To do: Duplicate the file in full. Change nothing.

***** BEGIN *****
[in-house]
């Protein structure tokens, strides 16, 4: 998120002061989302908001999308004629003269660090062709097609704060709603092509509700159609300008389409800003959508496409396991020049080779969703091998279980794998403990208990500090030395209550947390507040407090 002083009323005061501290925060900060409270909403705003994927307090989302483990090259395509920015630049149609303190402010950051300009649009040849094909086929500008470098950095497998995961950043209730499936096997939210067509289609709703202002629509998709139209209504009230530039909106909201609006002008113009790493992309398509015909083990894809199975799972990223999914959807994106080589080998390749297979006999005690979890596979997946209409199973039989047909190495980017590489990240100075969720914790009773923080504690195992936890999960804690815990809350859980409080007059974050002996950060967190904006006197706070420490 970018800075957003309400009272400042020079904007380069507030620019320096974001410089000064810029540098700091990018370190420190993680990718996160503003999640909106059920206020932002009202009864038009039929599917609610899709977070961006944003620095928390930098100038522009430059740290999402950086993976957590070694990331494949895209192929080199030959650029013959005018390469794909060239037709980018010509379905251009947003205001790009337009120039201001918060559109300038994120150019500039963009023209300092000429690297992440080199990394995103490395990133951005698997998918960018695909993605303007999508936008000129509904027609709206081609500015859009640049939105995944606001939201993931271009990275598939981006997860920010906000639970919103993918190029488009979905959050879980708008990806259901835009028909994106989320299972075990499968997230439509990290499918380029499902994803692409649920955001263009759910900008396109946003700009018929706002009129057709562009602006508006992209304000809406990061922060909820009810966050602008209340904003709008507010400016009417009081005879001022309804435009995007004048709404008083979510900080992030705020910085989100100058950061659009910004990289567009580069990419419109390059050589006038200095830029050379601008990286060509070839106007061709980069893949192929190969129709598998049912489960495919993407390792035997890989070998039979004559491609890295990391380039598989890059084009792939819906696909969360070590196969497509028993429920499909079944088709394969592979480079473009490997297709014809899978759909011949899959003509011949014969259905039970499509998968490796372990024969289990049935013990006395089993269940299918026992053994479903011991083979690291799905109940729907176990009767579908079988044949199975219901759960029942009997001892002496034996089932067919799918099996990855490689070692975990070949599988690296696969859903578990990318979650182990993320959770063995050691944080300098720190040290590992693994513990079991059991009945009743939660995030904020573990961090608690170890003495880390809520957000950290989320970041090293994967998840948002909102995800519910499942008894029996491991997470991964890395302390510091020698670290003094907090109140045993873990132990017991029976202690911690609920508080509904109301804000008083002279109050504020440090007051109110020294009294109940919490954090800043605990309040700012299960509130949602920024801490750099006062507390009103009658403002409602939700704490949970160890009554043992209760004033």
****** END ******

[in-house]
């Protein structure tokens, strides 16, 4: 998120002061989302908001999308004629003269660090062709097609704060709603092509509700159609300008389409800003959508496409396991020049080779969703091998279980794998403990208990500090030395209550947390507040407090 002083009323005061501290925060900060409270909403705003994927307090989302483990090259395509920015630049149609303190402010950051300009649009040849094909086929500008470098950095497998995961950043209730499936096997939210067509289609709703202002629509998709139209209504009230530039909106909201609006002008113009790493992309398509015909083990894809199975799972990223999914959807994106080589080998390749297979006999005690979890596979997946209409199973039989047909190495980017590489990240100075969720914790009773923080504690195992936890999960804690815990809350859980409080007059974050002996950060967190904006006197706070420490 970018800075957003309400009272400042020079904007380069507030620019320096974001410089000064810029540098700091990018370190420190993680990718996160503003999640909106059920206020932002009202009864038009039929599917609610899709977070961006944003620095928390930098100038522009430059740290999402950086993976957590070694990331494949895209192929080199030959650029013959005018390469794909060239037709980018010509379905251009947003205001790009337009120039201001918060559109300038994120150019500039963009023209300092000429690297992440080199990394995103490395990133951005698997998918960018695909993605303007999508936008000129509904027609709206081609500015859009640049939105995944606001939201993931271009990275598939981006997860920010906000639970919103993918190029488009979905959050879980708008990806259901835009028909994106989320299972075990499968997230439509990290499918380029499902994803692409649920955001263009759910900008396109946003700009018929706002009129057709562009602006508006992209304000809406990061922060909820009810966050602008209340904003709008507010400016009417009081005879001022309804435009995007004048709404008083979510900080992030705020910085989100100058950061659009910004990289567009580069990419419109390059050589006038200095830029050379601008990286060509070839106007061709980069893949192929190969129709598998049912489960495919993407390792035997890989070998039979004559491609890295990391380039598989890059084009792939819906696909969360070590196969497509028993429920499909079944088709394969592979480079473009490997297709014809899978759909011949899959003509011949014969259905039970499509998968490796372990024969289990049935013990006395089993269940299918026992053994479903011991083979690291799905109940729907176990009767579908079988044949199975219901759960029942009997001892002496034996089932067919799918099996990855490689070692975990070949599988690296696969859903578990990318979650182990993320959770063995050691944080300098720190040290590992693994513990079991059991009945009743939660995030904020573990961090608690170890003495880390809520957000950290989320970041090293994967998840948002909102995800519910499942008894029996491991997470991964890395302390510091020698670290003094907090109140045993873990132990017991029976202690911690609920508080509904109301804000008083002279109050504020440090007051109110020294009294109940919490954090800043605990309040700012299960509130949602920024801490750099006062507390009103009658403002409602939700704490949970160890009554043992209760004033």